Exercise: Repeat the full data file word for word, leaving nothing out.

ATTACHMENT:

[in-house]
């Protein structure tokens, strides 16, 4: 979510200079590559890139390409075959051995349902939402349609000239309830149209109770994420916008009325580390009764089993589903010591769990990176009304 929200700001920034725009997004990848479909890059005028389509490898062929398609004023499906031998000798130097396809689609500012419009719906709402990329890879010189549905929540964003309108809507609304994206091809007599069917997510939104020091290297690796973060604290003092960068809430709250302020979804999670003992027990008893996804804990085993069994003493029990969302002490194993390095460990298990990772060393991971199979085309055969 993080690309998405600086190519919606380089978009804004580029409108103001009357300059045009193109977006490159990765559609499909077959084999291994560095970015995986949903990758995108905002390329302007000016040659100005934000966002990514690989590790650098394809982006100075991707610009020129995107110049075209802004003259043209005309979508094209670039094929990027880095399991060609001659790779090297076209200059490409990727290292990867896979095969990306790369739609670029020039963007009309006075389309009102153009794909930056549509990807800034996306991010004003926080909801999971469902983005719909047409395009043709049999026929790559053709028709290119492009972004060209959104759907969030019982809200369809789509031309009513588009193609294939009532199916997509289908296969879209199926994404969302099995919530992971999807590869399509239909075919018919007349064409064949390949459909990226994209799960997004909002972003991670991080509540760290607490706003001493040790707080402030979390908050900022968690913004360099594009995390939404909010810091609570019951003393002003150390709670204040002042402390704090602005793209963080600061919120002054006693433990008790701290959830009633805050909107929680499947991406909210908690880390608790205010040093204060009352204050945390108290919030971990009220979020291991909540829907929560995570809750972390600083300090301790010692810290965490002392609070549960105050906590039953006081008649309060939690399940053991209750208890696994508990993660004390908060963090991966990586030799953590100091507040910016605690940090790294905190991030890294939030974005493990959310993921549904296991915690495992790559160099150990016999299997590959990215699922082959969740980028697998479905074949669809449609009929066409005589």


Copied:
[in-house]
């Protein structure tokens, strides 16, 4: 979510200079590559890139390409075959051995349902939402349609000239309830149209109770994420916008009325580390009764089993589903010591769990990176009304 929200700001920034725009997004990848479909890059005028389509490898062929398609004023499906031998000798130097396809689609500012419009719906709402990329890879010189549905929540964003309108809507609304994206091809007599069917997510939104020091290297690796973060604290003092960068809430709250302020979804999670003992027990008893996804804990085993069994003493029990969302002490194993390095460990298990990772060393991971199979085309055969 993080690309998405600086190519919606380089978009804004580029409108103001009357300059045009193109977006490159990765559609499909077959084999291994560095970015995986949903990758995108905002390329302007000016040659100005934000966002990514690989590790650098394809982006100075991707610009020129995107110049075209802004003259043209005309979508094209670039094929990027880095399991060609001659790779090297076209200059490409990727290292990867896979095969990306790369739609670029020039963007009309006075389309009102153009794909930056549509990807800034996306991010004003926080909801999971469902983005719909047409395009043709049999026929790559053709028709290119492009972004060209959104759907969030019982809200369809789509031309009513588009193609294939009532199916997509289908296969879209199926994404969302099995919530992971999807590869399509239909075919018919007349064409064949390949459909990226994209799960997004909002972003991670991080509540760290607490706003001493040790707080402030979390908050900022968690913004360099594009995390939404909010810091609570019951003393002003150390709670204040002042402390704090602005793209963080600061919120002054006693433990008790701290959830009633805050909107929680499947991406909210908690880390608790205010040093204060009352204050945390108290919030971990009220979020291991909540829907929560995570809750972390600083300090301790010692810290965490002392609070549960105050906590039953006081008649309060939690399940053991209750208890696994508990993660004390908060963090991966990586030799953590100091507040910016605690940090790294905190991030890294939030974005493990959310993921549904296991915690495992790559160099150990016999299997590959990215699922082959969740980028697998479905074949669809449609009929066409005589």